FR: qui / que / dont

Discussion in 'French and English Grammar / Grammaire française et anglaise' started by marget, Oct 7, 2007.

  1. marget Senior Member

    Qui would also be used as the object of a preposition (other than 'de', for the most part) referring to persons. An example would be "Voilà le garçon avec qui elle est sortie hier soir".

    Moderator note: Multiple threads merged to create this one. See also:
    FR: dont / duquel / de qui/quoi

    FR: ce qui / ce que / ce dont

    FR: que / qui - pronoms relatifs.
    Last edited by a moderator: Aug 18, 2014
  2. Tom_9410 Member

    Leicestershire, England
    England, English
    Salut, j'ai un petit question.

    i know that "qui", "que" and "dont" are all used to say which, or that. and i think im right in saying that:-

    qui+ verb
    que+ subject pronoun

    but when would you use "dont"?

    merci, Tom.
    Last edited by a moderator: Aug 18, 2014
  3. marget Senior Member

    Dont is used as the object of the preposition de. Examples would be Voilà le livre dont j'ai besoin (avoir besoin de) and Voilà le garçon dont je connais bien la mère. In the last example, dont means whose.
    Last edited by a moderator: Nov 23, 2012
  4. Tom_9410 Member

    Leicestershire, England
    England, English
    Ok, thank you.

    so in the sentence "Ce sont les problèmes d'approvisionnement ___ ont causé le nombre insuffisant de consoles", the __ would be que because followed by a verb?
  5. marget Senior Member

    You need qui because the relative pronoun is the subject of the clause.
    Last edited by a moderator: Nov 23, 2012
  6. Fallingyuki Senior Member

    3 days straight and I believe that I have actually regressed god this is really painful.

    I know that with Qui you use it to replace a subject or an indirect object (person), Que is to replace a direct object, lequel an indirect object (thing) and dont is for of which/whom and où is for where but for the life of me it just doesn't add up.

    Someone suggested this but when i tried it with's questions they always come back wrong.
    "A (relatively) easy rule to follow for qui and que is this:
    Qui means "that" or "who" and is followed by a verb.
    Que means "that" or "whom" and is followed by a noun or a pronoun that is the subject, not the object of a sentence"
    And then dont means "about which/whom" or "of which/whom" and must be followed by a noun.

    However when I looked at's explanation it stated that qui replaces the subject and que replaces the object of the sentence. The more I think about it the worse it becomes.
    Last edited: Apr 22, 2011
  7. freddywilly Member

    French - France
    No, you're right for both explanations, indeed 'qui' means 'that' or 'who' and is followed by a verb, and that also means that it replaces the subject. For example in the sentence :
    'La personne qui m'a abordée tout à l'heure.', 'qui' represents 'la personne', and that's why we say that it 'replaces' the subject, and you can also see that it is followed by a verb.

    Maybe you thought that 'replaces the subject' meant that you can use it instead of the subject in the sentence, but it is true only in the subordonate sentence.
  8. craig10 Senior Member

    English - Scotland
  9. quinoa Senior Member

    Always keep in mind that the presence of a relative pronoun proves there is a repetition to avoid AND a link to make between two clauses.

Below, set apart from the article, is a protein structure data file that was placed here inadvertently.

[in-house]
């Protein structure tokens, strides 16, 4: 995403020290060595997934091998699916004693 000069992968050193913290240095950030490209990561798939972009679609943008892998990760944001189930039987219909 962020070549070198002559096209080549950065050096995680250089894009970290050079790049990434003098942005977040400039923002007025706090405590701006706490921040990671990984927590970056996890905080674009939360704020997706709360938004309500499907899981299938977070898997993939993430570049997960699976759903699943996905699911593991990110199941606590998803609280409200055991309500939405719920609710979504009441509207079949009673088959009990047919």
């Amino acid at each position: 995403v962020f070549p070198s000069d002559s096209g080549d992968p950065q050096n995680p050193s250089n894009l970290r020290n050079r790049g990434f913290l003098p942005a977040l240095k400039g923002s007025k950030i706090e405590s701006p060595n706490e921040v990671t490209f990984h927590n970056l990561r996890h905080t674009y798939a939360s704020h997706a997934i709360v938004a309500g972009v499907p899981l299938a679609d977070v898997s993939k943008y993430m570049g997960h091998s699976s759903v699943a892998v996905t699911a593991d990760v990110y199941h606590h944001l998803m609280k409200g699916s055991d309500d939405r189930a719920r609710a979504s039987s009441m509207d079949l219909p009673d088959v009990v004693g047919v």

If you try to come back to the previous two statements you may understand the grammatical function of the pronoun is that of the repeated noun precisely.
  10. flyingcabbage Senior Member

    English - Ireland
    I've been studying this too - here's what I've come up with anyway:

    Qui is used when the subject doesn't change immediately the pronoun.
    The girl who went to Spain = la fille qui est allée à Espagne.
    (I saw the girl who went to Spain has two subjects, but they don't change immediately after the pronoun - J'ai vu la fille qui est allée à l'Espagne - there is no new subject after the pronoun)

    Que is the opposite - use it when a new subject is introduced after the pronoun.
    I saw the house that Jack bought - J'ai vu la maison que Jack a achêtée.
    (There is a new subject after the pronoun - Jack.)

    Dont means "of which" or "from which" and is used whenever the preposition de comes up - if you can rewrite the sentence to include de, you need to use dont.
    The house which has the door closed. (aka. The house, the door of which is closed) - La maison dont la porte est fermée
    You could rework this into "La porte de la maison est fermée", so it's dont.
    Same with: The illness from which he suffers - La maladie dont il souffre can be written "Il souffre de cette maladie".

    Duquel/De laquelle etc. is almost the same as dont, but you only use it when another prepostion is there (so you can't use dont).
    Eg. The writer, whose life he is interested in... - L'écrivain, à la vie duquel il s'intéresse..
    (The verb "intéresser" is always followed by à, so dont can't be used)
    The car, on whose bonnet a model was sitting... - La voiture, sur la capot de laquelle un mannequin était assis
    (Sur is already in the sentence, so dont can't be used)

    Auquel/À laquelle etc. is used when the verb is followed by à.
    La voiture à laquelle il s'intéresse - the car he is interested in (s'intéresser à)
    Le cours auquel il assistait - The class he attended (assister à)

    And lequel/laquelle etc. are used with every other pronoun.
    La maison dans laquelle il a trouvé la boîte - The house in which he found the box...
    Un bureau, sur lequel il y avait deux livres - A desk, on which there were two books...

    Hope this helps somewhat. I'm obviously not a native, these are just my grammar notes :)

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